{
        Console.WriteLine(s.Value); // prints 42 on Linux, 0 on Windows
    }
}

public struct WrapperStruct { public int Value; }
@janvorli

This comment has been minimized.

Copy link
Member

commented Mar 8, 2018

I've looked into it and found the culprit. There is a bug in the generated shuffle thunk code. This shuffle thunk is called when the delegate is invoked and it shifts arguments in registers and on stack by one before jumping to the target function. In our case, the MyMethod has parameters in RDI, RSI, RDX, RCX, R8, R9 and one more on stack. The thunk in this case overwrites the first stack argument before it moves it to R9:

    0x7fff7c0d3040: mov    rax, rsp
    0x7fff7c0d3043: mov    r11, rdi
    0x7fff7c0d3046: mov    rdi, rsi
    0x7fff7c0d3049: mov    rsi, rdx
    0x7fff7c0d304c: mov    rdx, rcx
    0x7fff7c0d304f: mov    rcx, r8
    0x7fff7c0d3052: mov    r8, r9
    0x7fff7c0d3055: mov    r10, qword ptr [rax + 0x10]
    0x7fff7c0d3059: mov    qword ptr [rax + 0x8], r10 ; this overwrites the cancellationToken at [rax+0x8]
    0x7fff7c0d305d: mov    r9, qword ptr [rax + 0x8] ; and now we load the corrupted value instead of the original one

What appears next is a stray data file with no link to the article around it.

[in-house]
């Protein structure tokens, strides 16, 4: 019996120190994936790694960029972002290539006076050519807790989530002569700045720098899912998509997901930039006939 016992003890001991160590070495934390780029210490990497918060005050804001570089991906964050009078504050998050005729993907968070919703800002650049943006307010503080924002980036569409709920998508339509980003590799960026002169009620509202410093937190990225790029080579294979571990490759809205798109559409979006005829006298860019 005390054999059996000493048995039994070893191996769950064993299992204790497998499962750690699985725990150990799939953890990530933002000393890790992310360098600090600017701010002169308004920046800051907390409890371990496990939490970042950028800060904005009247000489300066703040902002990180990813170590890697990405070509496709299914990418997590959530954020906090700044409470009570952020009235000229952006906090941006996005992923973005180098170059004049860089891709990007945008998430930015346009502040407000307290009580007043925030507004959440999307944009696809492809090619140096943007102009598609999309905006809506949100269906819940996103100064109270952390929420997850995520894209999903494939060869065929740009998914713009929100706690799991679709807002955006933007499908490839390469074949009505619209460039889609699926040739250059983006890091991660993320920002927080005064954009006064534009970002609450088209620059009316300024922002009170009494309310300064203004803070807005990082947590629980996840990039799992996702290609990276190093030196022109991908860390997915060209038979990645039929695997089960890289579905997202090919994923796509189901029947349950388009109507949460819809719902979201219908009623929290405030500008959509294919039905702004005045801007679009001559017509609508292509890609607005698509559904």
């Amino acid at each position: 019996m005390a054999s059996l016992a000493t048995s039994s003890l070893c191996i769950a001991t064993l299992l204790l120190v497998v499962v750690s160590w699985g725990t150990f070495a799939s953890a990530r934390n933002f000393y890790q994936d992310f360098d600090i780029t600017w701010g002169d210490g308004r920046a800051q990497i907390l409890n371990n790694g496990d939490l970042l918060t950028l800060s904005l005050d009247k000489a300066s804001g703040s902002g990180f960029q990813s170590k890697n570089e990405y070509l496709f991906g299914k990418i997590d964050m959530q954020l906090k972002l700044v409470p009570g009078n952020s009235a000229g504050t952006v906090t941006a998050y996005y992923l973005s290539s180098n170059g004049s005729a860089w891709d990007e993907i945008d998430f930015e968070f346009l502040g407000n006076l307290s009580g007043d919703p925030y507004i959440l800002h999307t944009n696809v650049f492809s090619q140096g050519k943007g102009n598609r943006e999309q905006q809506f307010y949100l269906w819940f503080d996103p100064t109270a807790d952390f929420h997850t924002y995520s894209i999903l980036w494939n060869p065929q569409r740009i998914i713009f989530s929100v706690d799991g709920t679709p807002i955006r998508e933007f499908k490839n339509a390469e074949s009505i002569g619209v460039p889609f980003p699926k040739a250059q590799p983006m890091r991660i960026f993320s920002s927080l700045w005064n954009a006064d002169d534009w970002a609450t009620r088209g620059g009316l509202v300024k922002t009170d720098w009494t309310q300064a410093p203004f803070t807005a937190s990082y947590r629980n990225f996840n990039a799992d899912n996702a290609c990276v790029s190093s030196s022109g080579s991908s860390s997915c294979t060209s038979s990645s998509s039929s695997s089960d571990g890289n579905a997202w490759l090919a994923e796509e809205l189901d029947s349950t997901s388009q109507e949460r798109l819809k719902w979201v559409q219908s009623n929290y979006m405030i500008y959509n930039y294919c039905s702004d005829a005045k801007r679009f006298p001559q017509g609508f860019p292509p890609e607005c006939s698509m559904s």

0x7fff7c0d3061: mov    r10, qword ptr [r11 + 0x20]
    0x7fff7c0d3065: add    r11, 0x20
    0x7fff7c0d3069: jmp    r10
@janvorli

This comment has been minimized.

Copy link
Member

commented Mar 8, 2018

I am going to work on a fix.

@Ninds

This comment has been minimized.

Copy link
Author

commented Mar 8, 2018

...so why do we only see this on Linux and not on Windows?

@Drawaes

This comment has been minimized.

Copy link

commented Mar 8, 2018

Because the calling convention is different on Linux and windows ... But I am Sure others can give a more in depth response ;)

@janvorli

This comment has been minimized.

Copy link
Member

commented Mar 8, 2018

Because the shuffle thunk generation is different on Unix x64 due to the difference in calling convention. The Unix convention allows passing structs in upto two registers, but it can never split a struct to be half in registers and half on stack. On Windows, you can only pass struct in single register.
This makes the shuffling more complex on Unix x64. Unlike on Windows, the arguments don't fill available registers and then follow up on stack in the same order as they are in the argument list.
One example to make it clearer.